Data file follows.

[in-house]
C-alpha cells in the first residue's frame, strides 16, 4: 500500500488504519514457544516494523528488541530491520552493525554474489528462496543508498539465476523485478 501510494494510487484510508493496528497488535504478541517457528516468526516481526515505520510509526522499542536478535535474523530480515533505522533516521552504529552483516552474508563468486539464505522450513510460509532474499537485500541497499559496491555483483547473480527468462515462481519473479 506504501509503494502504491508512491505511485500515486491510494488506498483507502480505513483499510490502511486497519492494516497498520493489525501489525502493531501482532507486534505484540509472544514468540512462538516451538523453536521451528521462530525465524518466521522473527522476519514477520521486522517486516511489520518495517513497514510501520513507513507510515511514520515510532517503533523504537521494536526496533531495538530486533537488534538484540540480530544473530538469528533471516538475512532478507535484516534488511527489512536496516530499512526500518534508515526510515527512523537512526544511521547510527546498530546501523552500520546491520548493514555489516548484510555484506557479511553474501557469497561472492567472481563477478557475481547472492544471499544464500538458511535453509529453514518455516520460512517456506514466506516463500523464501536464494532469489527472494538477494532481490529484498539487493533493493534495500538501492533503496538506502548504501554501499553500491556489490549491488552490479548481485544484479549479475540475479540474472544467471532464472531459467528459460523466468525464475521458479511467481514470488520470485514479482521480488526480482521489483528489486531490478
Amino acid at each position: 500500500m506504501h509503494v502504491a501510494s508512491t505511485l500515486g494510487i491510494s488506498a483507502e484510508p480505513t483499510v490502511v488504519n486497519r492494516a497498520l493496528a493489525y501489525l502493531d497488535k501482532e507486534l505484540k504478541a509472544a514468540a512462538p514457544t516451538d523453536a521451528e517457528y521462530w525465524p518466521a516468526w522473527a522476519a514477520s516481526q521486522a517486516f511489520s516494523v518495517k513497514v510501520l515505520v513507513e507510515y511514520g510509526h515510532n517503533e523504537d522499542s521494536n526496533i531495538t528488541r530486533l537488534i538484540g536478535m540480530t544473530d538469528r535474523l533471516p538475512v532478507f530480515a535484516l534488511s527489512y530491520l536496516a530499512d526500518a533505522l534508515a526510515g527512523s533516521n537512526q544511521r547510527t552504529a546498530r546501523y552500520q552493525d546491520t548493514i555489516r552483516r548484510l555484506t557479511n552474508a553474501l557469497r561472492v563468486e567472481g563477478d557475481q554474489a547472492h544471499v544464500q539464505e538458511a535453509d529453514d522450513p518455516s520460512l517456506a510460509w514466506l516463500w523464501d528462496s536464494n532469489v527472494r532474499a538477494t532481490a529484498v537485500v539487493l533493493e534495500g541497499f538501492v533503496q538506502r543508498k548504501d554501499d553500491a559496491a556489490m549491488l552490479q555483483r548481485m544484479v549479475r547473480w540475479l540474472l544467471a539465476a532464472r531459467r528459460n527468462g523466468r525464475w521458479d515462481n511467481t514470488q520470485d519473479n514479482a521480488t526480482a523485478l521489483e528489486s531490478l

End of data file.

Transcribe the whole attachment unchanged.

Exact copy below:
[in-house]
C-alpha cells in the first residue's frame, strides 16, 4: 500500500488504519514457544516494523528488541530491520552493525554474489528462496543508498539465476523485478 501510494494510487484510508493496528497488535504478541517457528516468526516481526515505520510509526522499542536478535535474523530480515533505522533516521552504529552483516552474508563468486539464505522450513510460509532474499537485500541497499559496491555483483547473480527468462515462481519473479 506504501509503494502504491508512491505511485500515486491510494488506498483507502480505513483499510490502511486497519492494516497498520493489525501489525502493531501482532507486534505484540509472544514468540512462538516451538523453536521451528521462530525465524518466521522473527522476519514477520521486522517486516511489520518495517513497514510501520513507513507510515511514520515510532517503533523504537521494536526496533531495538530486533537488534538484540540480530544473530538469528533471516538475512532478507535484516534488511527489512536496516530499512526500518534508515526510515527512523537512526544511521547510527546498530546501523552500520546491520548493514555489516548484510555484506557479511553474501557469497561472492567472481563477478557475481547472492544471499544464500538458511535453509529453514518455516520460512517456506514466506516463500523464501536464494532469489527472494538477494532481490529484498539487493533493493534495500538501492533503496538506502548504501554501499553500491556489490549491488552490479548481485544484479549479475540475479540474472544467471532464472531459467528459460523466468525464475521458479511467481514470488520470485514479482521480488526480482521489483528489486531490478
Amino acid at each position: 500500500m506504501h509503494v502504491a501510494s508512491t505511485l500515486g494510487i491510494s488506498a483507502e484510508p480505513t483499510v490502511v488504519n486497519r492494516a497498520l493496528a493489525y501489525l502493531d497488535k501482532e507486534l505484540k504478541a509472544a514468540a512462538p514457544t516451538d523453536a521451528e517457528y521462530w525465524p518466521a516468526w522473527a522476519a514477520s516481526q521486522a517486516f511489520s516494523v518495517k513497514v510501520l515505520v513507513e507510515y511514520g510509526h515510532n517503533e523504537d522499542s521494536n526496533i531495538t528488541r530486533l537488534i538484540g536478535m540480530t544473530d538469528r535474523l533471516p538475512v532478507f530480515a535484516l534488511s527489512y530491520l536496516a530499512d526500518a533505522l534508515a526510515g527512523s533516521n537512526q544511521r547510527t552504529a546498530r546501523y552500520q552493525d546491520t548493514i555489516r552483516r548484510l555484506t557479511n552474508a553474501l557469497r561472492v563468486e567472481g563477478d557475481q554474489a547472492h544471499v544464500q539464505e538458511a535453509d529453514d522450513p518455516s520460512l517456506a510460509w514466506l516463500w523464501d528462496s536464494n532469489v527472494r532474499a538477494t532481490a529484498v537485500v539487493l533493493e534495500g541497499f538501492v533503496q538506502r543508498k548504501d554501499d553500491a559496491a556489490m549491488l552490479q555483483r548481485m544484479v549479475r547473480w540475479l540474472l544467471a539465476a532464472r531459467r528459460n527468462g523466468r525464475w521458479d515462481n511467481t514470488q520470485d519473479n514479482a521480488t526480482a523485478l521489483e528489486s531490478l